energy regulatory authority bill

The recent publication of the draft Integrated Resource Plan 2018 highlights a concrete plan leading up to 2030; however, the post-2030 outlook is still to be confirmed based on more detailed studies and analysis.

Based on the draft documents, South African law firm Cliffe Dekker Hofmeyr, have highlighted that the IRP update acknowledges that the significant change in the energy mix post-2030 is highly impacted by the assumptions used, and that a slight change concerning the assumptions can alter the path chosen.

Read more: Bumpy ride ahead for draft IRP2018 energy plan

“It is therefore critical that the IRP Update, when finalised, is approached as it was intended to be, as a living document that is regularly reviewed and updated.

“The IRP Update states that the review and outcome imply that the pace and scale of new capacity developments needed up to 2030 must be curtailed compared with that in the IRP 2010. Effectively this means that the following IPP programmes will likely not continue: the Coal Baseload IPP programme (beyond the current two projects being procured), the Co-Generation IPP Programme and the Small Renewable Energy IPP Programme,” the legal firm explained.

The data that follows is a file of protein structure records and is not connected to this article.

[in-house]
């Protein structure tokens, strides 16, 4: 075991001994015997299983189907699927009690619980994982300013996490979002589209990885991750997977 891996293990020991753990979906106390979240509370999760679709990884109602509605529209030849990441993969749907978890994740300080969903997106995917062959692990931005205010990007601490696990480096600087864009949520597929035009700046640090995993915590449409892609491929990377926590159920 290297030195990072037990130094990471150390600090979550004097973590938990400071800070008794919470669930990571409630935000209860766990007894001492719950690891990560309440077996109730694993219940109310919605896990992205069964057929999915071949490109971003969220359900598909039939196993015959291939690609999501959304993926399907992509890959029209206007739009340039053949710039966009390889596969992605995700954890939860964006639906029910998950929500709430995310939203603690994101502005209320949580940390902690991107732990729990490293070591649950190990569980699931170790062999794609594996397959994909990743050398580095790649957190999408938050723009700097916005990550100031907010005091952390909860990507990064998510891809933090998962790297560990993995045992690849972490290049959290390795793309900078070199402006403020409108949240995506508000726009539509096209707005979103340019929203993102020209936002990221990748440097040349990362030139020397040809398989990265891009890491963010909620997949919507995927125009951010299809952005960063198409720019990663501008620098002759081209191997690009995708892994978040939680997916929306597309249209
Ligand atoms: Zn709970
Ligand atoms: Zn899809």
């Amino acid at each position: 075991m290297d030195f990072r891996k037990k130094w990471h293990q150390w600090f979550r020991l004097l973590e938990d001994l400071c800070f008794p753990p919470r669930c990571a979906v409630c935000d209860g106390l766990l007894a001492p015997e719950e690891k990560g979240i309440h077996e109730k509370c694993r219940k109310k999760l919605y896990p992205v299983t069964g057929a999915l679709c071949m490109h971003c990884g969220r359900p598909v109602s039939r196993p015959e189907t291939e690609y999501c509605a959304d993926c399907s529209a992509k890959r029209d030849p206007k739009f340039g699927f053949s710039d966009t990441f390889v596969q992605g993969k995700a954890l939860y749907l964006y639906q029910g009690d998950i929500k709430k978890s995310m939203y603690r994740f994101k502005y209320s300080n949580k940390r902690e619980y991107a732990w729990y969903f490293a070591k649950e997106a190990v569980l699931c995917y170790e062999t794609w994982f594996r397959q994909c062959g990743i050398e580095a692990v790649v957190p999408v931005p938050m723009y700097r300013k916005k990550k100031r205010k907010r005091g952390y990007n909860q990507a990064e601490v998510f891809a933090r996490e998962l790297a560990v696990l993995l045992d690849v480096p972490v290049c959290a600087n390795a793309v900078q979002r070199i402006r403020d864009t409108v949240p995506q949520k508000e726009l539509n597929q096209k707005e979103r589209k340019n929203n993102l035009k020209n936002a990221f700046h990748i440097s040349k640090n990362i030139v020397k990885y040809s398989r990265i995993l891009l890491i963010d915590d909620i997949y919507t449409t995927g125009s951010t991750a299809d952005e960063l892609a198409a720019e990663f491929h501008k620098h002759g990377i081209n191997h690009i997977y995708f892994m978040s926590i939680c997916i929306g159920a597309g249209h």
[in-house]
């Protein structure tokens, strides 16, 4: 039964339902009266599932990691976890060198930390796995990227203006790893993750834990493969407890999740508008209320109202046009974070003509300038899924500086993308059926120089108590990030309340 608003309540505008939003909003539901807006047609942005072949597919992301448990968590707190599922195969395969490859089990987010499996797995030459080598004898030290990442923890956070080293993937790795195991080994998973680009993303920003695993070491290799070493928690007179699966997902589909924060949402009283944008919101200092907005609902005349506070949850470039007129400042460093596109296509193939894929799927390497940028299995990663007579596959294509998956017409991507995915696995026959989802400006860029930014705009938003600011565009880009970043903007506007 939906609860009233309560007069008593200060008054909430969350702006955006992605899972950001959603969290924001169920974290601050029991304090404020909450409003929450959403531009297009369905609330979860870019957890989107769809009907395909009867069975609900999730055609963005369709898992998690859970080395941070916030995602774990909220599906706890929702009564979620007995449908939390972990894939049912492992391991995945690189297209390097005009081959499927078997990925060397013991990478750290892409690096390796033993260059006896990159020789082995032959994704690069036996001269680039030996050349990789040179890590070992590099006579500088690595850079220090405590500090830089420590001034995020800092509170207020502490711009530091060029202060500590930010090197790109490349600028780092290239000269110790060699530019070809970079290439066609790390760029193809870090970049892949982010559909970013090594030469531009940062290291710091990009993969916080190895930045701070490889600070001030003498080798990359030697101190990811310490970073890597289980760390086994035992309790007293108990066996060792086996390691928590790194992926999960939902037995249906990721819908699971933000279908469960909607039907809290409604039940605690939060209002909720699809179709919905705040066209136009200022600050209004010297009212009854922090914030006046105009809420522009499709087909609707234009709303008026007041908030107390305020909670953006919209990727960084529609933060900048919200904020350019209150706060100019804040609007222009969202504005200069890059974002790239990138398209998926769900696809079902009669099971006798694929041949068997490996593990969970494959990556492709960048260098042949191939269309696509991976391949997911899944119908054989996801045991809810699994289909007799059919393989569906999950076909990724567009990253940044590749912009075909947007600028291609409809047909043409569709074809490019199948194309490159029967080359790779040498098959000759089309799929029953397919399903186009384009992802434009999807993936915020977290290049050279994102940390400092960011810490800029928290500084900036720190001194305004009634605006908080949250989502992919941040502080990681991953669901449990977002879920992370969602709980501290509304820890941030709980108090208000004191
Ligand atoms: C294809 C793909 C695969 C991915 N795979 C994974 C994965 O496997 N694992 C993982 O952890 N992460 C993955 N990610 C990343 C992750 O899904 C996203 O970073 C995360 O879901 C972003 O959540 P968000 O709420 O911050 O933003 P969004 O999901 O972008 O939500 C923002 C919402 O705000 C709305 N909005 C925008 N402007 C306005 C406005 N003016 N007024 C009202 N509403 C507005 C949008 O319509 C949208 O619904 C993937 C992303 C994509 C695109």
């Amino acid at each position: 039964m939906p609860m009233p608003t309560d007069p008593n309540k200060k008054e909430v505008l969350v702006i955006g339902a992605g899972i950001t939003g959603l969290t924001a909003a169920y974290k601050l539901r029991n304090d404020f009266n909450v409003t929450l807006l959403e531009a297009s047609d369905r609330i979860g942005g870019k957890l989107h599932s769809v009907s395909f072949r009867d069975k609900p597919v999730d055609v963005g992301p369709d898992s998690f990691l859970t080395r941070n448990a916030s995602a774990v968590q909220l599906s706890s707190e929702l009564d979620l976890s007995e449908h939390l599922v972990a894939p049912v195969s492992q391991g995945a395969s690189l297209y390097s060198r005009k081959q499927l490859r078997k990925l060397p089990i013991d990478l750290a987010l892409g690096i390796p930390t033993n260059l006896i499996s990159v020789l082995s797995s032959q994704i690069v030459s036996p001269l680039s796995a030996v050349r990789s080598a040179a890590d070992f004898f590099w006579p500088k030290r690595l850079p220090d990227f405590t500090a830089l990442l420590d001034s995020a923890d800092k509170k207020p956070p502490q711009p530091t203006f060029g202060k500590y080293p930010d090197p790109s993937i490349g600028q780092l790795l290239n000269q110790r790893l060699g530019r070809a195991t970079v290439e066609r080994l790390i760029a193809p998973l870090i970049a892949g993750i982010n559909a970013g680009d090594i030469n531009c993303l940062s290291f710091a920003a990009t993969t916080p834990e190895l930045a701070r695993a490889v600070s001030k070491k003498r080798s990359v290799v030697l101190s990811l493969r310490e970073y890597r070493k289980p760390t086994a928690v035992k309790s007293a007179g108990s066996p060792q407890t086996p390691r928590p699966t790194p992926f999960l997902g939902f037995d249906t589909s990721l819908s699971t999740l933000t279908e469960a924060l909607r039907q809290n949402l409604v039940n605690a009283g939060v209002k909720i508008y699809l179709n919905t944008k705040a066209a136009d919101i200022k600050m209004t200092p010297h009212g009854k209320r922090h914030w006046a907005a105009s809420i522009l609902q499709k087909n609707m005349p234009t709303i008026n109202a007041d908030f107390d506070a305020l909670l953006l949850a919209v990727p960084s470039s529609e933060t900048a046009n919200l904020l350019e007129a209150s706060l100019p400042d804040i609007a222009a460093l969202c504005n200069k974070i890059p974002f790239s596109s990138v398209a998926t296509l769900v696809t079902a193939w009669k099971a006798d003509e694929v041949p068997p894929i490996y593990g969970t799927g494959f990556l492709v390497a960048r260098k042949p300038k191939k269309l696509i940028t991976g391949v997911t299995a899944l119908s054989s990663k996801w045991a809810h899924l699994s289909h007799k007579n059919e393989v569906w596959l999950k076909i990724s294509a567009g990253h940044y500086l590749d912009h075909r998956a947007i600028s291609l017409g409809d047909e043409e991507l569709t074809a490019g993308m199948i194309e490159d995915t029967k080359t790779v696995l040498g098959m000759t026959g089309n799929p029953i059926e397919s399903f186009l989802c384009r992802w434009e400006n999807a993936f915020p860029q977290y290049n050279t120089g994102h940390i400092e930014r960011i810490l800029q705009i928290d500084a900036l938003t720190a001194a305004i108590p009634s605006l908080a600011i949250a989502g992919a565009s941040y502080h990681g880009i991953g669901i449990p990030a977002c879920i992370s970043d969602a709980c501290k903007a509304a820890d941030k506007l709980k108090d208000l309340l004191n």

The firm added: “Importantly the IRP Update states that the Ministerial Determinations for capacity beyond Bid Window 4 issued under the IRP 2010 must be reviewed and revised.

“Ministerial Determinations are issued in terms of S34 of the Electricity Regulation Act (ERA) and require consultation with Nersa. Decisions of Nersa are regulated by the National Energy Regulator Act and require a public participation process. This will certainly impact the timing of the anticipated Bid Window 5 under the REIPPP programme.”

View the draft document for comment here.